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From the Author's Preface:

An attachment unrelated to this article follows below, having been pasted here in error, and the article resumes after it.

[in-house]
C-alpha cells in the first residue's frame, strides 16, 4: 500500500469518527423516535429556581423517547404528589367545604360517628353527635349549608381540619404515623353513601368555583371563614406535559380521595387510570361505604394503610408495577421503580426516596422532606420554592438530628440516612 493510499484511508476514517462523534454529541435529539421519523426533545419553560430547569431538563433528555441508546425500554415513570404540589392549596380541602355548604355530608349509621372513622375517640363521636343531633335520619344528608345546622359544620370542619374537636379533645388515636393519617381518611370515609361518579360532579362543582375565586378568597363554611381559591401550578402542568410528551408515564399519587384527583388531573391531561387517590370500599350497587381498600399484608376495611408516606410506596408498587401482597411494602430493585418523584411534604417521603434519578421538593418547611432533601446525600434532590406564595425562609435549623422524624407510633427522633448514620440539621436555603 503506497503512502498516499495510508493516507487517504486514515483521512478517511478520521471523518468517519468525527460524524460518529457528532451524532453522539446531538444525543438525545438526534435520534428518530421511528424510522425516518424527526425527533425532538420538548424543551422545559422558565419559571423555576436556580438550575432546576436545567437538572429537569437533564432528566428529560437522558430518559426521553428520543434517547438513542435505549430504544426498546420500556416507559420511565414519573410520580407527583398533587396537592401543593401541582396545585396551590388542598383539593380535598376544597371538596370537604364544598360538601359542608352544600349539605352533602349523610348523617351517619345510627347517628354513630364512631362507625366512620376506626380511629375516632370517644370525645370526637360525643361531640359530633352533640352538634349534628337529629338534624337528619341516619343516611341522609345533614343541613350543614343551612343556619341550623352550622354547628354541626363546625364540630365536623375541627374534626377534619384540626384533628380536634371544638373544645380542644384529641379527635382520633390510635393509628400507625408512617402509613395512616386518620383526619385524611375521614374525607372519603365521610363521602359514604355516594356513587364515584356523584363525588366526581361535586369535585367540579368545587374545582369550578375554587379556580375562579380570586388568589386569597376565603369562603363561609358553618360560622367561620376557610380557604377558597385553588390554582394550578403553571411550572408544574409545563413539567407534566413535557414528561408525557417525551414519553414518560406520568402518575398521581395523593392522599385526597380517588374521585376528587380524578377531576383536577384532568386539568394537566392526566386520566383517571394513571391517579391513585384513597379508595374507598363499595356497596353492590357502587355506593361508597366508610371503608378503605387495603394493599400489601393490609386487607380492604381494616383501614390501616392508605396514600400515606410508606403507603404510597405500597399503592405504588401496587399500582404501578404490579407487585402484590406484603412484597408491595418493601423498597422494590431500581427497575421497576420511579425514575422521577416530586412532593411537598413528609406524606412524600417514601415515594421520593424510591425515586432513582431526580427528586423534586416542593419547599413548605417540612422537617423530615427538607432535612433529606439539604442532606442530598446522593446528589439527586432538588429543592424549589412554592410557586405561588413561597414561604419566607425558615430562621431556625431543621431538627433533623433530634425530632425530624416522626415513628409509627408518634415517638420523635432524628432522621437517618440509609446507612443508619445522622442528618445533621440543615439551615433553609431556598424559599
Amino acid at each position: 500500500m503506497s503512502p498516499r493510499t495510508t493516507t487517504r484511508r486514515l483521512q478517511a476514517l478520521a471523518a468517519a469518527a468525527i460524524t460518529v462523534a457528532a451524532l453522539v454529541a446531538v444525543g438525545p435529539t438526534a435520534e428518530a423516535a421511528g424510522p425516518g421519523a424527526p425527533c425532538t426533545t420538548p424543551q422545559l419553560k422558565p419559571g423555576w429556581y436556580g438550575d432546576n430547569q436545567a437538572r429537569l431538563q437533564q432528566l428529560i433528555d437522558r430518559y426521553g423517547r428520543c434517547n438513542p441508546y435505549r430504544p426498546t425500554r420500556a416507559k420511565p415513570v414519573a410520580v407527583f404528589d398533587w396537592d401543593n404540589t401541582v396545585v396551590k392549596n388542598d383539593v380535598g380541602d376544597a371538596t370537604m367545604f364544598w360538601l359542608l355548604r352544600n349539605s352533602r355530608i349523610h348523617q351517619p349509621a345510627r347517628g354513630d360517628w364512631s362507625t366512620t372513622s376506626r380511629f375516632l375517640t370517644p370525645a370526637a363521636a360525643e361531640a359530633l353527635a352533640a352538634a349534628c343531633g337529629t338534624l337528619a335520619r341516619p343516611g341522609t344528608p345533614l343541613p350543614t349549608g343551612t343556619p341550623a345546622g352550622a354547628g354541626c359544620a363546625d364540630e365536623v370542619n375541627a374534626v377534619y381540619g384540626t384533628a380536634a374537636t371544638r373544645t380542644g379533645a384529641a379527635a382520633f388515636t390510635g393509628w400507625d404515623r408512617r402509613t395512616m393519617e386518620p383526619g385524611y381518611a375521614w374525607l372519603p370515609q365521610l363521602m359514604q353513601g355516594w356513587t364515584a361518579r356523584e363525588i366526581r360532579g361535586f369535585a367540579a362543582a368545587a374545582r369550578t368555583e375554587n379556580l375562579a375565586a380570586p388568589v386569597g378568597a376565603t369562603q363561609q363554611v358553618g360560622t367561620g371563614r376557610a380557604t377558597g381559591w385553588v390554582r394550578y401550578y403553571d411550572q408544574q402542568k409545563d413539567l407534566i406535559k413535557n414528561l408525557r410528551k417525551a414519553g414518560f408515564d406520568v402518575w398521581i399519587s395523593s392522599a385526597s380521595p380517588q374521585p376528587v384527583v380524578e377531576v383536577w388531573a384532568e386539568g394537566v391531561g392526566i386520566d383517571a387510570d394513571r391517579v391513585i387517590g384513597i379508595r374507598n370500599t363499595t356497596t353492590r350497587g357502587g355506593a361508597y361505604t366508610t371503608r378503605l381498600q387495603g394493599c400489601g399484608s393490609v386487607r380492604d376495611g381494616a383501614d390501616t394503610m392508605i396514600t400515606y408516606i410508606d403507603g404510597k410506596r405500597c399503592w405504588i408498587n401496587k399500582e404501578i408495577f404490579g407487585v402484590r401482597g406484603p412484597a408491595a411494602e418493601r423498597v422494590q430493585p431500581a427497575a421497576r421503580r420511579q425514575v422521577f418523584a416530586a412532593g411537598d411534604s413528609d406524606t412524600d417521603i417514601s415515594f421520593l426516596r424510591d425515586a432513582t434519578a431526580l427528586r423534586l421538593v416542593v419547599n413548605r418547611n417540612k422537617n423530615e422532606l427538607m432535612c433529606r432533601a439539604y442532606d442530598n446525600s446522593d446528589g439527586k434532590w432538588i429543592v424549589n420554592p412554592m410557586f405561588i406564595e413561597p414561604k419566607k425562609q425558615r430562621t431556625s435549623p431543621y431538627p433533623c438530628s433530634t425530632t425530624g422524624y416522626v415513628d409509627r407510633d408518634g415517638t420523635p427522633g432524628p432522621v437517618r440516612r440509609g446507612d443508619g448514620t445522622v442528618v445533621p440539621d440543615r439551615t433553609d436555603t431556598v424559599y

THE author of the present work felt it incumbent upon him to contribute his share towards the celebration of the hundredth anniversary of Beethoven's birth, and as no other opportunity worthy of the occasion was afforded him, he chose to offer a written exposition of his thoughts on the significance of Beethoven's music. The form of the treatise was suggested by the idea that the author was called upon to deliver an oration at some ideal celebration in honour of the great musician; and, as such an oration was not to be spoken, he took leave to expound his thoughts at a greater length than would have been permissible had he actually addressed an audience. Thus he was enabled to submit a more thorough investigation of the nature of music, i.e., a contribution towards the philosophy of music, to the consideration of thoughtful and cultivated readers. The supposition that the treatise was actually delivered as a speech to a German audience on a particular day of this so remarkably important year, will justify a warm reference to the stirring events of the time. And as the author has been enabled to plan and execute his task under the immediate impressions of these events, he would desire a like advantage for it in the reading: may the present excitation of the German heart and head facilitate a more intimate contact with the depths of the German spirit than may be looked for in the sluggish course of ordinary national life.